3 Bone Healthy Meal Ideas To Mix Up Your Routine

Updated: October 18, 2017


What are strong bones made of?

Calcium, Vitamin D, Magnesium, Phosphorus, Vitamin C, Vitamin K and Vitamin A!

As I mentioned in my last post, some of the best sources for these essential nutrients include powerhouses like leafy greens, seeds, nuts and fish. For those wanting a more specific idea for healthy bone-building meals, here are some of my favorites!

Bone Building Salad

This recipe contains magnesium-rich beans and chicken, as well as Vitamin K-rich olive oil and herbs.

  1. Take a mix of fresh raw spinach, kale, arugula and lettuce greens and mix together in a large bowl.  
  2. Toss in some black beans (or other beans of choice) and ½ cup or so of cooked shredded chicken.  Add in some blanched broccoli, red onion, sliced mushrooms and sun dried tomatoes.  I love cucumber and raw garlic so I will often add some to my salads.
  3.  To add more vitamin C to your salad add some fresh berries and oranges or vitamin C-rich veggies such as peppers and cauliflower.
  4. Sprinkle with some herbs such as fresh chopped basil and dried oregano.
  5. Lastly I will add in some toasted pumpkin seeds and sliced avocado.  Give it a drizzle of quality olive oil and a pinch of sea salt and fresh ground black pepper.  Serve salad with a glass of homemade almond milk.  

This meal is rich in bone-building nutrients.  Enjoy!

Sautéed Kale

Kale is rated high for Vitamin C, Vitamin A, Calcium, Vitamin K and Calcium, so you really can’t go wrong making it a mainstay of a bone-healthy diet! Add some lightly toasted sesame seeds, blanched broccoli, shredded carrots and slivered almonds to get your Calcium and also feel free to add some Vitamin-D-rich Portabello mushrooms to boost absorption. (Sometimes I will also add leftover roasted sweet potatoes to this dish).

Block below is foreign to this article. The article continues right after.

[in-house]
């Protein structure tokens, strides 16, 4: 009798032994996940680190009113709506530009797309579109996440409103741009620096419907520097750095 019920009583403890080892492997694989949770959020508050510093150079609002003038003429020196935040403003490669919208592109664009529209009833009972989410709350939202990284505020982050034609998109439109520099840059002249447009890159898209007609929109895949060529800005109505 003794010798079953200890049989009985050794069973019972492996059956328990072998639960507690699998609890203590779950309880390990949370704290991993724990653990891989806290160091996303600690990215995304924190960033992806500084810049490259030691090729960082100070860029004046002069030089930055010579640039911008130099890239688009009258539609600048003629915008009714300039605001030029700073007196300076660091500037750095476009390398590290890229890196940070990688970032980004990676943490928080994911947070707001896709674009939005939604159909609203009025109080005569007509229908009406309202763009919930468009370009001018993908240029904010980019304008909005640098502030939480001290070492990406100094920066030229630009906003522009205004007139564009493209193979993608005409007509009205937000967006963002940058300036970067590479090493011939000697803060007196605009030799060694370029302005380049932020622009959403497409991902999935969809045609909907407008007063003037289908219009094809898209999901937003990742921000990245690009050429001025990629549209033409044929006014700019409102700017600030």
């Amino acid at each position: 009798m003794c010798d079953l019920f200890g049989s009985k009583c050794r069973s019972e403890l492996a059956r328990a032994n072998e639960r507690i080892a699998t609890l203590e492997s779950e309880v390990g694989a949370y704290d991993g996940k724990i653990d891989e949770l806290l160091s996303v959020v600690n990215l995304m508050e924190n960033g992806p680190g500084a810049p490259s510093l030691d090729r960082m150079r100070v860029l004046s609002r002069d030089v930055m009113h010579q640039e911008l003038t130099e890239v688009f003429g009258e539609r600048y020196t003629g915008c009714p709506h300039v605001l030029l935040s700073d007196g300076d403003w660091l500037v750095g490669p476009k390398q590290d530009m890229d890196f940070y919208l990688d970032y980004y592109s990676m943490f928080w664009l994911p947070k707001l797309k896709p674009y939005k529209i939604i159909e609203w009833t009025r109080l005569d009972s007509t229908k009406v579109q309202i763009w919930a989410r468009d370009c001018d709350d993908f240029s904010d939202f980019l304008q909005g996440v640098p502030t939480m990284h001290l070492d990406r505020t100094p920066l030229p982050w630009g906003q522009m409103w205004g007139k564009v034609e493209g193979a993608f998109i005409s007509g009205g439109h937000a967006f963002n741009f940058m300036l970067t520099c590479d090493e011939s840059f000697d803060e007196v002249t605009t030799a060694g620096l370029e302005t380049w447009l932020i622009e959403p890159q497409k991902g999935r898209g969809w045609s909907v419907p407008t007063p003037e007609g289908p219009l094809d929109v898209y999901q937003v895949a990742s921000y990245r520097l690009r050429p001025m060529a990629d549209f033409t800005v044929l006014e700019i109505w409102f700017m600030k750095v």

1. To make, combine two – three cups of chopped kale to seasonings like garlic and fresh ginger for flavor.Homemade Organic Green Kale Chips with salt and oil
  2. Saute in olive oil and a drop or two of toasted sesame oil (if desired).
  3. Add chopped mushrooms, shredded carrots, blanched broccoli and other preferred or mentioned veggies. Top with toasted sesame seeds and slivered almonds.

There are no mistakes when making this dish…pretty much anything goes.  Fill it with your favorites and enjoy cooking the food you love.

Wild Salmon with a Side of Sautéed Spinach and Mushrooms

Get tons of Vitamin D, Vitamin C, Calcium, Vitamin K and Magnesium with this tasty fish-based meal! As an added bonus, the quality protein will help you stay full and satisfied until your next meal.

  1. In a small bowl, combine ¼  Homemade Mayo, or Primal Kitchen Avocado Oil Mayo with fresh chopped herbs of choice to top your cooked salmon. (Set aside and serve on dish with cooked salmon)
  2. Season your wild salmon fillet with a pinch of fresh ground pepper (and/or fresh lemon if you wish) and a pinch of sea salt.
  3. Bake in a preheated 350 degree oven for 15-20 minutes depending on the size of your salmon.
  4. To poach the salmon instead, cover in water and boil, covered in a pan, for about 10 minutes or so.